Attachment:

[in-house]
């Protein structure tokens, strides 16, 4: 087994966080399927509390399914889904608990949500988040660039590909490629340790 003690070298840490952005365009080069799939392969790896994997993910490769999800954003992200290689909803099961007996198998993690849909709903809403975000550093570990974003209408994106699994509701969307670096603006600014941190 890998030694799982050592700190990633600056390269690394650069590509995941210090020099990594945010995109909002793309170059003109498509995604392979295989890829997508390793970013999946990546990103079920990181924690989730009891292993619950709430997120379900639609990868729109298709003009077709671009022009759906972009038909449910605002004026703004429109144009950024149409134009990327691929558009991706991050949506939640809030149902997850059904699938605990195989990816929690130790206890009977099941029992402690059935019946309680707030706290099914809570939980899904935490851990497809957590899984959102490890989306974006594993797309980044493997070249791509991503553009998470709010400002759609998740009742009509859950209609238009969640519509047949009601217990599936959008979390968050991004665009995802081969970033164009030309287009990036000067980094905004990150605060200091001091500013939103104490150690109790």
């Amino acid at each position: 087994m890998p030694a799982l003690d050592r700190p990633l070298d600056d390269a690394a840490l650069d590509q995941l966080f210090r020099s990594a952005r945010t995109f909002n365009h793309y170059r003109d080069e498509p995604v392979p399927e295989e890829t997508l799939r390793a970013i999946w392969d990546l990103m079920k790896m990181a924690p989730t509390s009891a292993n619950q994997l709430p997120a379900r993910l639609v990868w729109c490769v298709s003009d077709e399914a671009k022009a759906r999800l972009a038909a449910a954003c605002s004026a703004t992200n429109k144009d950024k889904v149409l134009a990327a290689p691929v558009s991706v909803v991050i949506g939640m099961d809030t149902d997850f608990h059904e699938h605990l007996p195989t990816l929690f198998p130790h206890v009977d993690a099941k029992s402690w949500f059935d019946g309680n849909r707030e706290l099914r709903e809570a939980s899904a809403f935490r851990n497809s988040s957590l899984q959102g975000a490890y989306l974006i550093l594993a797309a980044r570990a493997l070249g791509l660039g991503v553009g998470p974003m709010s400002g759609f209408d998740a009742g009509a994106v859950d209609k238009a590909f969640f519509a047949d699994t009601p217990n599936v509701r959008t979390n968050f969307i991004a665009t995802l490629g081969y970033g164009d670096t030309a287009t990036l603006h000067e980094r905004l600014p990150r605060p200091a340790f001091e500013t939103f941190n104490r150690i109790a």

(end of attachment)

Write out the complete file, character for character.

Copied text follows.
[in-house]
């Protein structure tokens, strides 16, 4: 087994966080399927509390399914889904608990949500988040660039590909490629340790 003690070298840490952005365009080069799939392969790896994997993910490769999800954003992200290689909803099961007996198998993690849909709903809403975000550093570990974003209408994106699994509701969307670096603006600014941190 890998030694799982050592700190990633600056390269690394650069590509995941210090020099990594945010995109909002793309170059003109498509995604392979295989890829997508390793970013999946990546990103079920990181924690989730009891292993619950709430997120379900639609990868729109298709003009077709671009022009759906972009038909449910605002004026703004429109144009950024149409134009990327691929558009991706991050949506939640809030149902997850059904699938605990195989990816929690130790206890009977099941029992402690059935019946309680707030706290099914809570939980899904935490851990497809957590899984959102490890989306974006594993797309980044493997070249791509991503553009998470709010400002759609998740009742009509859950209609238009969640519509047949009601217990599936959008979390968050991004665009995802081969970033164009030309287009990036000067980094905004990150605060200091001091500013939103104490150690109790």
């Amino acid at each position: 087994m890998p030694a799982l003690d050592r700190p990633l070298d600056d390269a690394a840490l650069d590509q995941l966080f210090r020099s990594a952005r945010t995109f909002n365009h793309y170059r003109d080069e498509p995604v392979p399927e295989e890829t997508l799939r390793a970013i999946w392969d990546l990103m079920k790896m990181a924690p989730t509390s009891a292993n619950q994997l709430p997120a379900r993910l639609v990868w729109c490769v298709s003009d077709e399914a671009k022009a759906r999800l972009a038909a449910a954003c605002s004026a703004t992200n429109k144009d950024k889904v149409l134009a990327a290689p691929v558009s991706v909803v991050i949506g939640m099961d809030t149902d997850f608990h059904e699938h605990l007996p195989t990816l929690f198998p130790h206890v009977d993690a099941k029992s402690w949500f059935d019946g309680n849909r707030e706290l099914r709903e809570a939980s899904a809403f935490r851990n497809s988040s957590l899984q959102g975000a490890y989306l974006i550093l594993a797309a980044r570990a493997l070249g791509l660039g991503v553009g998470p974003m709010s400002g759609f209408d998740a009742g009509a994106v859950d209609k238009a590909f969640f519509a047949d699994t009601p217990n599936v509701r959008t979390n968050f969307i991004a665009t995802l490629g081969y970033g164009d670096t030309a287009t990036l603006h000067e980094r905004l600014p990150r605060p200091a340790f001091e500013t939103f941190n104490r150690i109790a």